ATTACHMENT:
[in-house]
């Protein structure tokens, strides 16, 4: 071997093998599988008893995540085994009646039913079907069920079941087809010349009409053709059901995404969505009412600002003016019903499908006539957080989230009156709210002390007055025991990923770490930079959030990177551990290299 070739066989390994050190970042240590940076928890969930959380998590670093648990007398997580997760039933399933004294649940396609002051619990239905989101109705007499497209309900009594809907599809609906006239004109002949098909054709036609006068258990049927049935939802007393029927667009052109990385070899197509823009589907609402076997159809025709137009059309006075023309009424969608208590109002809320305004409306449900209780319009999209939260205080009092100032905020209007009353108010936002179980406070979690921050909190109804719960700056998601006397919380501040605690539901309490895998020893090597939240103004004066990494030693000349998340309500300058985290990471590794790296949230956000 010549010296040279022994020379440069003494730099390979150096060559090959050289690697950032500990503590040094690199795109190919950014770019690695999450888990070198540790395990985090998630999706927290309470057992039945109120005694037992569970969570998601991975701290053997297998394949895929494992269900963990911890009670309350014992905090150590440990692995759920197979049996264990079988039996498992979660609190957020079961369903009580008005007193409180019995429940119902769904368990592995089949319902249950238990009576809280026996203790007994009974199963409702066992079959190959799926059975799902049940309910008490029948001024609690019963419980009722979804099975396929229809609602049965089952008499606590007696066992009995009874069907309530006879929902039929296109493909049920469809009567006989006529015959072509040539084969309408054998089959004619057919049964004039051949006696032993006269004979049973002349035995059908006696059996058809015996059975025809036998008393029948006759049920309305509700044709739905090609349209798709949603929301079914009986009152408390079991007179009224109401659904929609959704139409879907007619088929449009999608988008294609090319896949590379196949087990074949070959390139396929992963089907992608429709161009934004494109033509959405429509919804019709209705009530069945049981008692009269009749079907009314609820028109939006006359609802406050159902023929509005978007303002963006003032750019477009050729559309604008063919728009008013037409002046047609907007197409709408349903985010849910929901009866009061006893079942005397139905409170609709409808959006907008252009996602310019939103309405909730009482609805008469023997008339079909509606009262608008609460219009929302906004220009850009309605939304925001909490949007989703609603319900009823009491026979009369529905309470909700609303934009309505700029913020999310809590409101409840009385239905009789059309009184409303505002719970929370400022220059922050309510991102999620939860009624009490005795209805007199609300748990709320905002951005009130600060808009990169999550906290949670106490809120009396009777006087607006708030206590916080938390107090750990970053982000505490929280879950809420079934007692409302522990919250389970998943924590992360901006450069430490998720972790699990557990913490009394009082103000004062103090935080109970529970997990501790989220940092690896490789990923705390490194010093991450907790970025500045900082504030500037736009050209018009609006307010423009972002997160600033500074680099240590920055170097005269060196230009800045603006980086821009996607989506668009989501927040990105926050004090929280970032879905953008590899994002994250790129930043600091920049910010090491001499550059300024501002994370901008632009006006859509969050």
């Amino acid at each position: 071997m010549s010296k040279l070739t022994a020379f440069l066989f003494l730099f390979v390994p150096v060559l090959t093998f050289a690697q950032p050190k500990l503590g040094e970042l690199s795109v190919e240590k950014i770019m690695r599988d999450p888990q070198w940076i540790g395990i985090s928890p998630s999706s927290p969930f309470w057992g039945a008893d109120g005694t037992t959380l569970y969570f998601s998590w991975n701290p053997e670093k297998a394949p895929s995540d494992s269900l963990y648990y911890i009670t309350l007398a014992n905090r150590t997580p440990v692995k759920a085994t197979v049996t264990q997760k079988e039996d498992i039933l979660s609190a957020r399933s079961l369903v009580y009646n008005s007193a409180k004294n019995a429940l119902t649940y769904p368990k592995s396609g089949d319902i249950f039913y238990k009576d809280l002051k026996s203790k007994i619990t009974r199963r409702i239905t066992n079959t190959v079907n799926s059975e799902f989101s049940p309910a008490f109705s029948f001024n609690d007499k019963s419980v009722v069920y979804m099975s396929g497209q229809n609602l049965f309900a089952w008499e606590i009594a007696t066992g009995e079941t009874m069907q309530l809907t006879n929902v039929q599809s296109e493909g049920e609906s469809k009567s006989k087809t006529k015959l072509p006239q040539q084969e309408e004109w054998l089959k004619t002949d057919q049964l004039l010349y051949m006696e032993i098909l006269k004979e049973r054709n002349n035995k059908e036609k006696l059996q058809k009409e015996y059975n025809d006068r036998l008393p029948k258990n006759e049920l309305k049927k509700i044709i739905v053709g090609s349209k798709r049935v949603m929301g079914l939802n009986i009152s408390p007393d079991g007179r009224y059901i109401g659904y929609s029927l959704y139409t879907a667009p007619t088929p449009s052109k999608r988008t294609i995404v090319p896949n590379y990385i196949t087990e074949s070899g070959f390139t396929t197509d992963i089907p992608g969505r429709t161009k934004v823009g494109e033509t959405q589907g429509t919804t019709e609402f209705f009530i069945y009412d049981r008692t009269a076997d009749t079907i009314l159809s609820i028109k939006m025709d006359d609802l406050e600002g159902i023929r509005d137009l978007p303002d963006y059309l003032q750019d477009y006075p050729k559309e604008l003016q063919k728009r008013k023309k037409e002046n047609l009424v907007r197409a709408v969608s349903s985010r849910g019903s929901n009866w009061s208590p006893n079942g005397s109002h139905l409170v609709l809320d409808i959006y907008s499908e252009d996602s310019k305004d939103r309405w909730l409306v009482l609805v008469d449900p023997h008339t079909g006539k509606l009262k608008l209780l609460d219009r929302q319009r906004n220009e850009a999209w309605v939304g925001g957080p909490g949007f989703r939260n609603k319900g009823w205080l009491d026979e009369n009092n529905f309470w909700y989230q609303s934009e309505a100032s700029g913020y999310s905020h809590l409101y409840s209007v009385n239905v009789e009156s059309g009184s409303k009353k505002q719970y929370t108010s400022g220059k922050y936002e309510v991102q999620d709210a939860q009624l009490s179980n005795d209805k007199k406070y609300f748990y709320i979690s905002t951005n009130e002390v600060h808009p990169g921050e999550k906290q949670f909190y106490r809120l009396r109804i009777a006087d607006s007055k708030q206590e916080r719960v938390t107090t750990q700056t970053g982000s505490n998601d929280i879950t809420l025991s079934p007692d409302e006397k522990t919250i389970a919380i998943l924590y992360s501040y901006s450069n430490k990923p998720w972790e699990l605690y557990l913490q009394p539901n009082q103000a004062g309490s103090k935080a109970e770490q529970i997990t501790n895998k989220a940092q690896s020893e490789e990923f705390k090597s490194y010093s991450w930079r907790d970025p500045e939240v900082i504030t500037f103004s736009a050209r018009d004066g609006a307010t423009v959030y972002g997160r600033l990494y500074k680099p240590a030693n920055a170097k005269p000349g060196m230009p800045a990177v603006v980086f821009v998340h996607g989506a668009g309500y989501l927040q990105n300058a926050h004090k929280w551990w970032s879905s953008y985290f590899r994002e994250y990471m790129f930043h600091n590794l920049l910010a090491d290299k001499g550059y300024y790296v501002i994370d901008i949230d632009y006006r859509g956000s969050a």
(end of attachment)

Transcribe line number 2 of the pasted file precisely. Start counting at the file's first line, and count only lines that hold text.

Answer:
């Protein structure tokens, strides 16, 4: 071997093998599988008893995540085994009646039913079907069920079941087809010349009409053709059901995404969505009412600002003016019903499908006539957080989230009156709210002390007055025991990923770490930079959030990177551990290299 070739066989390994050190970042240590940076928890969930959380998590670093648990007398997580997760039933399933004294649940396609002051619990239905989101109705007499497209309900009594809907599809609906006239004109002949098909054709036609006068258990049927049935939802007393029927667009052109990385070899197509823009589907609402076997159809025709137009059309006075023309009424969608208590109002809320305004409306449900209780319009999209939260205080009092100032905020209007009353108010936002179980406070979690921050909190109804719960700056998601006397919380501040605690539901309490895998020893090597939240103004004066990494030693000349998340309500300058985290990471590794790296949230956000 010549010296040279022994020379440069003494730099390979150096060559090959050289690697950032500990503590040094690199795109190919950014770019690695999450888990070198540790395990985090998630999706927290309470057992039945109120005694037992569970969570998601991975701290053997297998394949895929494992269900963990911890009670309350014992905090150590440990692995759920197979049996264990079988039996498992979660609190957020079961369903009580008005007193409180019995429940119902769904368990592995089949319902249950238990009576809280026996203790007994009974199963409702066992079959190959799926059975799902049940309910008490029948001024609690019963419980009722979804099975396929229809609602049965089952008499606590007696066992009995009874069907309530006879929902039929296109493909049920469809009567006989006529015959072509040539084969309408054998089959004619057919049964004039051949006696032993006269004979049973002349035995059908006696059996058809015996059975025809036998008393029948006759049920309305509700044709739905090609349209798709949603929301079914009986009152408390079991007179009224109401659904929609959704139409879907007619088929449009999608988008294609090319896949590379196949087990074949070959390139396929992963089907992608429709161009934004494109033509959405429509919804019709209705009530069945049981008692009269009749079907009314609820028109939006006359609802406050159902023929509005978007303002963006003032750019477009050729559309604008063919728009008013037409002046047609907007197409709408349903985010849910929901009866009061006893079942005397139905409170609709409808959006907008252009996602310019939103309405909730009482609805008469023997008339079909509606009262608008609460219009929302906004220009850009309605939304925001909490949007989703609603319900009823009491026979009369529905309470909700609303934009309505700029913020999310809590409101409840009385239905009789059309009184409303505002719970929370400022220059922050309510991102999620939860009624009490005795209805007199609300748990709320905002951005009130600060808009990169999550906290949670106490809120009396009777006087607006708030206590916080938390107090750990970053982000505490929280879950809420079934007692409302522990919250389970998943924590992360901006450069430490998720972790699990557990913490009394009082103000004062103090935080109970529970997990501790989220940092690896490789990923705390490194010093991450907790970025500045900082504030500037736009050209018009609006307010423009972002997160600033500074680099240590920055170097005269060196230009800045603006980086821009996607989506668009989501927040990105926050004090929280970032879905953008590899994002994250790129930043600091920049910010090491001499550059300024501002994370901008632009006006859509969050």